Police not taking action is a common denominator for almost all of the cases, as many survivors of abuse told Mankind.

It’s never that black and white

Gabriel has been no stranger to multiple types of abuse.

He tells me of another time when he had a run in with the law because of the girl. “She was acting insane when I went to pick up my son, screaming, scratching me. I called the police and they said, once again, that it really is not their place to do anything.”

After moving out Gabriel got a new girlfriend. On a weekend with his son, who he now shared custody of, he had also had his girlfriend over. Maria upon finding this information out would call the police and tell them that he was endangering his child.

Another way Maria keeps Gabriel on the hook is financial abuse. He bought them an apartment when they were still together; she lives there to this day. Demanding money from Gabriel is completely normal for Maria.

They have shared custody, which does not entail child support in most European countries, including the U.K. This, however, does not stop Maria from demanding the normal child support money from Gabriel and threatening to not let him near the child if he doesn’t.

Domestic abuse against men takes various forms, mirroring the ways women can be victimised. These forms include:

  • Physical Abuse: Men can experience physical violence, such as hitting, slapping, or even more severe forms of assault.
  • Emotional and Psychological Abuse: Male victims often suffer from emotional and psychological abuse, which can include manipulation, intimidation, and control tactics.
  • Verbal Abuse: Harsh language, belittling, and threats are common verbal abuses inflicted upon men in abusive relationships.
  • Financial Abuse: Abusive partners may exert control by limiting a man’s access to financial resources or forcing him into economic dependence.

The National Centre for Domestic Violence reports that 95% of its male callers suffer from emotional abuse 68% physical, 23% financial, 13% from coercive control and 3% from sexual abuse.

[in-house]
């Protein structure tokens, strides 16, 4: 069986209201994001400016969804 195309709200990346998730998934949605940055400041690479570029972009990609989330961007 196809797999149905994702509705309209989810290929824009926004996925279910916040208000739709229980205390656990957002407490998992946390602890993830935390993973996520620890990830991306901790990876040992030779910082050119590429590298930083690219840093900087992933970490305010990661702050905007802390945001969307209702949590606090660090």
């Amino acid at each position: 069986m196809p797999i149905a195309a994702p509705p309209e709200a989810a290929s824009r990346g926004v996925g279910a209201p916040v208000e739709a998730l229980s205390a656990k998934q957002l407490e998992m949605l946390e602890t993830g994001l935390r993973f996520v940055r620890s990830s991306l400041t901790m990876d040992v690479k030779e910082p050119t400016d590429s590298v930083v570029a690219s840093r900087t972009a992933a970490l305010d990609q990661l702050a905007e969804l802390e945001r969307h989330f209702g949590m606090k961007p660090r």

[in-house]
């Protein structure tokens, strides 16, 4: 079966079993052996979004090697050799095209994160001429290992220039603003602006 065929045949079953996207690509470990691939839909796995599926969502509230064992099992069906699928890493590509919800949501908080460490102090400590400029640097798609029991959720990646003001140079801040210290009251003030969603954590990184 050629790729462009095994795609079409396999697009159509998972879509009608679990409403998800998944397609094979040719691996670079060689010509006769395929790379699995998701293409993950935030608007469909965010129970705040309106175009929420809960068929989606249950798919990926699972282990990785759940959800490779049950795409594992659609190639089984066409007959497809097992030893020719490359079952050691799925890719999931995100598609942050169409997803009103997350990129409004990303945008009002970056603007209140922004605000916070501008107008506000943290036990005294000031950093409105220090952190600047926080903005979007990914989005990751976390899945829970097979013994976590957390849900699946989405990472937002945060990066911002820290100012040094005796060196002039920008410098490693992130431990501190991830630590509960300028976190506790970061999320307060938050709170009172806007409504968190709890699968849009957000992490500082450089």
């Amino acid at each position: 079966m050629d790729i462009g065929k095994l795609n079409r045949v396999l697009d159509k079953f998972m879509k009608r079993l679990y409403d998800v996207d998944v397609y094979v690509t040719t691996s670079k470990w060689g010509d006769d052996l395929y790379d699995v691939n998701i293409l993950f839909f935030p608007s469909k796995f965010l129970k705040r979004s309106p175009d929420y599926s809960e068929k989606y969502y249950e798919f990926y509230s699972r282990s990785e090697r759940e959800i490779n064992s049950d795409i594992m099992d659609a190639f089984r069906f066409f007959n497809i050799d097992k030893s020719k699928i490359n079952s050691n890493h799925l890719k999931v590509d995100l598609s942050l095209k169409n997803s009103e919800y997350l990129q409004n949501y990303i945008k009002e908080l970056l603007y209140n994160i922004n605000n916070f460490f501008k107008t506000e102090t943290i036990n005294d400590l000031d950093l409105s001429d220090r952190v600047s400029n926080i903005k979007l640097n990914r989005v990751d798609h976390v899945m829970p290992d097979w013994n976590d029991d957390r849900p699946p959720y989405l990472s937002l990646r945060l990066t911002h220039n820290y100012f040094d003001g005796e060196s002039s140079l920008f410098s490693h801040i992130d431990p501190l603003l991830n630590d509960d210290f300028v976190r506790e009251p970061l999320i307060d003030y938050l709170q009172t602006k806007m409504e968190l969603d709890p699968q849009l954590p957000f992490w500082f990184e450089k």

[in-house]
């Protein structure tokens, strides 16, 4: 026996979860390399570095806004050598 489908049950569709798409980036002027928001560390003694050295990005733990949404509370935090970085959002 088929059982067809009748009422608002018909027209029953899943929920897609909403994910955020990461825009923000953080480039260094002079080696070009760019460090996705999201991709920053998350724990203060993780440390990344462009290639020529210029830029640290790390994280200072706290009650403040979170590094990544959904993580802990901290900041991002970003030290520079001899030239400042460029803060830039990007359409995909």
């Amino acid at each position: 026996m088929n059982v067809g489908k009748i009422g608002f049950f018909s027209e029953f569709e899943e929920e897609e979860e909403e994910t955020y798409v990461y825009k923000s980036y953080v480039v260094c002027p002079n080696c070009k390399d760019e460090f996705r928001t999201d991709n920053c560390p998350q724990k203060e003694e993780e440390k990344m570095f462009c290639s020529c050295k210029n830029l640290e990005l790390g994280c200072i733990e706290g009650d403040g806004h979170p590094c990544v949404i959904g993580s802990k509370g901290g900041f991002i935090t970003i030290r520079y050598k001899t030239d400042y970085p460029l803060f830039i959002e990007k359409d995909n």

Harry, aged 23, recalls an emotionally abusive relationship that he was in when he was 19. His previous girlfriend used to cut herself whenever I would do anything that was not to her liking. She would also threaten Harry with suicide which made him compelled to stay.

She ended up getting pregnant when Harry had told her that he had finally had enough. Luckily she did not go through with it.

“If anyone would do that to me now, I’d tell them to fuck off, I was younger, however, and didn’t know any better. After that I spent a few years travelling. I have not been in a relationship since, I really do feel like this has left me traumatised.”

Staggering statistics 

“In its 50 Key Facts about Male Victims of Domestic Abuse, Mankind refers to academic research into why men stay in abusive relationships. The main reason is concern about the children (89%), followed by considering marriage is for life (81%), love (71%), fear of never seeing their children again (68%), a belief she will change (56%), lack of money (53%), nowhere to go (52%), embarrassment (52%), not wanting to take their children away from their mother (46%), threats she will kill herself (28%) and a fear she will kill him (24%).”

The traditional portrayal of domestic abuse in the media often focuses on male perpetrators and female victims, perpetuating the notion that men cannot be victims. This one-sided narrative further alienates male victims and makes them hesitant to share their experiences.

Male victims of abuse often find their pleas for help met with skepticism or disbelief. They are told that “real men” don’t cry, that they should “man up” and endure their suffering in silence. This toxic masculinity poisons not only the minds of those who suffer but also those who dismiss their pain.

Mankind Initiative, an organisation which supports the male victims of abusive relationships compiled their own statistics, finding that between 2018/19 a quarter of those reporting abusive relationships to the police forces in England and Wales, were men. This number was up from 19% in 2012.

Mankind points out: “For every three victims of domestic abuse, two will be female, one will be male.” 

Time for a change 

Talking about staggering statistics, it is of course plain to see that there is no way one can justify comparing abuse against men to abuse against women.

We however cannot disregard the men suffering from stereotypes who will not step up while suffering from immense abuse. 

Let us help stop this cycle of abuse.

Help can be found at the Men’s Advice Line, or through the National Domestic Abuse Helpline website, or their hotline on 0808 2000 247.


All images by Eliise Klaar.